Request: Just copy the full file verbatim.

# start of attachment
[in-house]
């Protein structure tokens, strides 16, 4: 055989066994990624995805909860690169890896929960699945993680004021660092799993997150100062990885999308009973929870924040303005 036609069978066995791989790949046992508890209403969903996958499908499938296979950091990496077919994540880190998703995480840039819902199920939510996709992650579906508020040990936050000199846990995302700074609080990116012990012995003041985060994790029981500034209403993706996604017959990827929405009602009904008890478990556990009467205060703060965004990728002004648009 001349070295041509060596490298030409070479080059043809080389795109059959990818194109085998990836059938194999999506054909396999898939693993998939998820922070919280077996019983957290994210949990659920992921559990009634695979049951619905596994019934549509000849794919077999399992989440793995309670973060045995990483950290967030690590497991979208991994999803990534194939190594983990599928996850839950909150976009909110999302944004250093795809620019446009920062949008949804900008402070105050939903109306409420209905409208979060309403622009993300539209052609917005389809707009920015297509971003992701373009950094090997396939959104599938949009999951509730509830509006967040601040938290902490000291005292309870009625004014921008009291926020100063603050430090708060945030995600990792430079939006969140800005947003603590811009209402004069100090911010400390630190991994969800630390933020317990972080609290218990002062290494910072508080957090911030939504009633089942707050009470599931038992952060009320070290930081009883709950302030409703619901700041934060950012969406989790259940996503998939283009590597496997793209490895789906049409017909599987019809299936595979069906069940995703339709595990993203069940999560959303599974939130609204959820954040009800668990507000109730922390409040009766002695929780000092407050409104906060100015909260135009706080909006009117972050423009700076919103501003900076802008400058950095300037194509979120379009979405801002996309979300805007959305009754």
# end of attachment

[in-house]
């Protein structure tokens, strides 16, 4: 055989066994990624995805909860690169890896929960699945993680004021660092799993997150100062990885999308009973929870924040303005 036609069978066995791989790949046992508890209403969903996958499908499938296979950091990496077919994540880190998703995480840039819902199920939510996709992650579906508020040990936050000199846990995302700074609080990116012990012995003041985060994790029981500034209403993706996604017959990827929405009602009904008890478990556990009467205060703060965004990728002004648009 001349070295041509060596490298030409070479080059043809080389795109059959990818194109085998990836059938194999999506054909396999898939693993998939998820922070919280077996019983957290994210949990659920992921559990009634695979049951619905596994019934549509000849794919077999399992989440793995309670973060045995990483950290967030690590497991979208991994999803990534194939190594983990599928996850839950909150976009909110999302944004250093795809620019446009920062949008949804900008402070105050939903109306409420209905409208979060309403622009993300539209052609917005389809707009920015297509971003992701373009950094090997396939959104599938949009999951509730509830509006967040601040938290902490000291005292309870009625004014921008009291926020100063603050430090708060945030995600990792430079939006969140800005947003603590811009209402004069100090911010400390630190991994969800630390933020317990972080609290218990002062290494910072508080957090911030939504009633089942707050009470599931038992952060009320070290930081009883709950302030409703619901700041934060950012969406989790259940996503998939283009590597496997793209490895789906049409017909599987019809299936595979069906069940995703339709595990993203069940999560959303599974939130609204959820954040009800668990507000109730922390409040009766002695929780000092407050409104906060100015909260135009706080909006009117972050423009700076919103501003900076802008400058950095300037194509979120379009979405801002996309979300805007959305009754």